Considering the data quoted below, why is it that birds can be so much larger than bats and still fly?
Flying foxes, the largest bat, have a wingspan of about 5 feet. The albatross, one of the largest flying birds, has a wingspan of 11.5 feet.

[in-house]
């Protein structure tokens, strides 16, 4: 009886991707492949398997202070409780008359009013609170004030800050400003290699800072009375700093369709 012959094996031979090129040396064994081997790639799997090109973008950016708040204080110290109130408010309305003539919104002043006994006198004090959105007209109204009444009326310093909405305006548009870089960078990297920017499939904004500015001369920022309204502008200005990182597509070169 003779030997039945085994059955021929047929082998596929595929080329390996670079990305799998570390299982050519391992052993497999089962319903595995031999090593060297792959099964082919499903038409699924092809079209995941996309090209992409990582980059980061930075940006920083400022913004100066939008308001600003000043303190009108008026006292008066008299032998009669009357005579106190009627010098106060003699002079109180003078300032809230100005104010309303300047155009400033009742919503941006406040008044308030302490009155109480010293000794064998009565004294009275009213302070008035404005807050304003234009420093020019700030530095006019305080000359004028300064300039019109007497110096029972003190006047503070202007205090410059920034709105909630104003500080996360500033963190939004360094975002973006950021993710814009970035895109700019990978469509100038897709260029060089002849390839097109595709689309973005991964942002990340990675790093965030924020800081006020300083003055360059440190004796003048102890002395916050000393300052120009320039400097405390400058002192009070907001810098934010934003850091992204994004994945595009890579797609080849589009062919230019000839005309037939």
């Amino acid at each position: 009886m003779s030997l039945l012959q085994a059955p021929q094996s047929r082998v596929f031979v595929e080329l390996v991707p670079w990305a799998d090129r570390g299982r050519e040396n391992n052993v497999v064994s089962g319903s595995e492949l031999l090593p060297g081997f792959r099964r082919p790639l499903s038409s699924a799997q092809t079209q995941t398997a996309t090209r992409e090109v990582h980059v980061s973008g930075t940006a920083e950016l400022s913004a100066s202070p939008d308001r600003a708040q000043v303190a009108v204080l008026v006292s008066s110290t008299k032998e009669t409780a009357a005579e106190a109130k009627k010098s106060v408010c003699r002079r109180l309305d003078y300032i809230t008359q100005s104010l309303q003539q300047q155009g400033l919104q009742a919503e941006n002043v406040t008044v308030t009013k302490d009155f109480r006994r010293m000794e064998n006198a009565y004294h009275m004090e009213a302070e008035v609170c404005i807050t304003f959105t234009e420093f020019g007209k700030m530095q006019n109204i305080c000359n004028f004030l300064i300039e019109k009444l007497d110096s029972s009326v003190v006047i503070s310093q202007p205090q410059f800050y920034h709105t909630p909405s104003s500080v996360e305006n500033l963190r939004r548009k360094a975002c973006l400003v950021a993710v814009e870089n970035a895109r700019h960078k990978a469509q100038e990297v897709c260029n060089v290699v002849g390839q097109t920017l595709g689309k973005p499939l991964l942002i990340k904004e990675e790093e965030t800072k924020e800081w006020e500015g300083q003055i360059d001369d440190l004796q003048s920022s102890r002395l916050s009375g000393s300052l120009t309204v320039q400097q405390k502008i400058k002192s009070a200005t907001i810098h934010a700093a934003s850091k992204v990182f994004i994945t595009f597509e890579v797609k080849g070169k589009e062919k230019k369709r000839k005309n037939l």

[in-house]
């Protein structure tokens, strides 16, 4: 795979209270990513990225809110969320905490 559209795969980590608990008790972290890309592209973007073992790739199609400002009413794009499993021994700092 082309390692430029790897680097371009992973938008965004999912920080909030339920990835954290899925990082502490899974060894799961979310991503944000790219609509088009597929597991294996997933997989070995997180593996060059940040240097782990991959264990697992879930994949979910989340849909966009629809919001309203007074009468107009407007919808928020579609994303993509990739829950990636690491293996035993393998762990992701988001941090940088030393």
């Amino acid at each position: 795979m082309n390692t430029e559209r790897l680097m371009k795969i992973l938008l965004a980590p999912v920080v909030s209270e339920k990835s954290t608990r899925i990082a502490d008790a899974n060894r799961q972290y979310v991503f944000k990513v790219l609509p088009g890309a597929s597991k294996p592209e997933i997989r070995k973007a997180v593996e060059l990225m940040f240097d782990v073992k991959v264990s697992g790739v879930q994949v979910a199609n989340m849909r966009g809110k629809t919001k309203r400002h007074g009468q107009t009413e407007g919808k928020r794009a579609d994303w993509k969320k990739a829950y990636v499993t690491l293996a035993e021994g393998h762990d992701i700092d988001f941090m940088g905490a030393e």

One specific biological difference between bats and birds that allows birds to be of a much larger size and still fly is their bones. Bats, being mammals, do not have the hollow bones of birds, and so even though their bodies are designed for flight, they can only grow to a certain size before their bone weight overcomes their flight ability. Bat bones are significantly lighter than the bones of other mammals, but they are still solid and heavy compared to bird bones. This means that bats are more dense for their physical size, while birds are much less dense even at a larger size. Additionally, bats only flap their digits instead of their entire wing, depending more on gliding than on flapping; birds can lift themselves easily with flapping because of their low density. This difference changes both the total size of the flying creature -- that is, the amount of space the creature takes up, rather than its mass -- and the method by which the creature takes off, flies, and lands.